April schedules data from FlightGlobal shows that 75 airline services will be covered by new UK restrictions on the size of electronic devices that can be taken as hand luggage, around two-thirds of them on Turkish routes.
The UK on 21 March adopted new security measures under which phones, laptops and tablets with dimensions exceeding 16cm by 9.3cm by 1.5cm will not be allowed in the cabin on flights to the country from Egypt, Jordan, Lebanon, Saudi Arabia, Tunisia and Turkey.
Similar restrictions has been imposed by US authorities on 20 March, covering 10 airports. Five of these airports – Istanbul Ataturk, Cairo, Amman, Jeddah and Riyadh – are in countries to which the UK restrictions apply, and there are no direct services to the USA from other points in those countries. The UK has not applied its measures to Kuwait, Morocco, Qatar and the UAE – the other countries with airports covered by the US restrictions.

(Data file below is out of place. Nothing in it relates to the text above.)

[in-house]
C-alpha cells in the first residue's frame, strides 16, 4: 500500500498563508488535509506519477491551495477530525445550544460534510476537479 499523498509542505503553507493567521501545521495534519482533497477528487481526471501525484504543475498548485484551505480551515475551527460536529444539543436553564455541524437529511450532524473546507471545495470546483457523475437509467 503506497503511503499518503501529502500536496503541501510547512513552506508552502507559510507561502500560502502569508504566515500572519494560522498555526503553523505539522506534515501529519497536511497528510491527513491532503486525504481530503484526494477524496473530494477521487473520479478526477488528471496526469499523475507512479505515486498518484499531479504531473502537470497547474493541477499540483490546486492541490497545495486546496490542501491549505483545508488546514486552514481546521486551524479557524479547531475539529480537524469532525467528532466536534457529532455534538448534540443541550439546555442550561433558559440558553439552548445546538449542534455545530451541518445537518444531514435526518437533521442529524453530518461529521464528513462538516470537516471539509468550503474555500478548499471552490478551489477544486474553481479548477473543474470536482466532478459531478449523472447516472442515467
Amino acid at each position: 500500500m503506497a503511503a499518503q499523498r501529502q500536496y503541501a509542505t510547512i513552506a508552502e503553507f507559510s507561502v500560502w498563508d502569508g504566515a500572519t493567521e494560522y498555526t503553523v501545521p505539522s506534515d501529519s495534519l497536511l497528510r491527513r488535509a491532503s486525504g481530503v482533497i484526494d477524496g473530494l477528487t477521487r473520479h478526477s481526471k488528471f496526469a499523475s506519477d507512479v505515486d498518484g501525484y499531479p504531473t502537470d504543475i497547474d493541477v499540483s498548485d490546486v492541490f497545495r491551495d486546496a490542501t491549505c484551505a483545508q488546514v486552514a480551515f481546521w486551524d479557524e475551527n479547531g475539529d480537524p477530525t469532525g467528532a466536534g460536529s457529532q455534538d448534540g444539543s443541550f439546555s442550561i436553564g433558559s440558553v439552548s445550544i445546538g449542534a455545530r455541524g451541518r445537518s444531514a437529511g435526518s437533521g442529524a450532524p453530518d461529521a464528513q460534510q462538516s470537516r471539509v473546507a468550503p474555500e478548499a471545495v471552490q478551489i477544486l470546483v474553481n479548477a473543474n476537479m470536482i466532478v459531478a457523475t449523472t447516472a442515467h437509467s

FlightGlobal schedules data for April shows more than 1,400 scheduled flights from these six countries into the UK. These account for almost 300,000 seats across the month, an average of around 10,000 seats a day. There are spread across 75 scheduled airline services.
Turkey to the UK is the biggest of the markets covered by the UK's new restrictions. There are 49 services operated by nine airlines scheduled for April, spread across 34 routes. Scheduled Turkish capacity is slightly higher in this year's peak summer months than in April.
Turkish Airlines has the most capacity into the UK from Turkey. It has more than 80,000 seats scheduled into the UK market during April, across six different routes. The largest of these is Istanbul Ataturk-London Heathrow.
While the routes covered by the US restrictions are only operated by overseas carriers, the UK restrictions apply to several home operators. British Airways serves five of the countries covered – its flights on the routes in question accounting for around 40,000 seats in April. Tunisia is the only one of the six countries that BA does not serve.
In imposing the restrictions, the UK said it faced a "constantly evolving threat" from terrorism and that the government "must respond accordingly" to ensure the protection of the public. But it stresses that it is "not currently advising against flying to and from those countries" affected by the measures.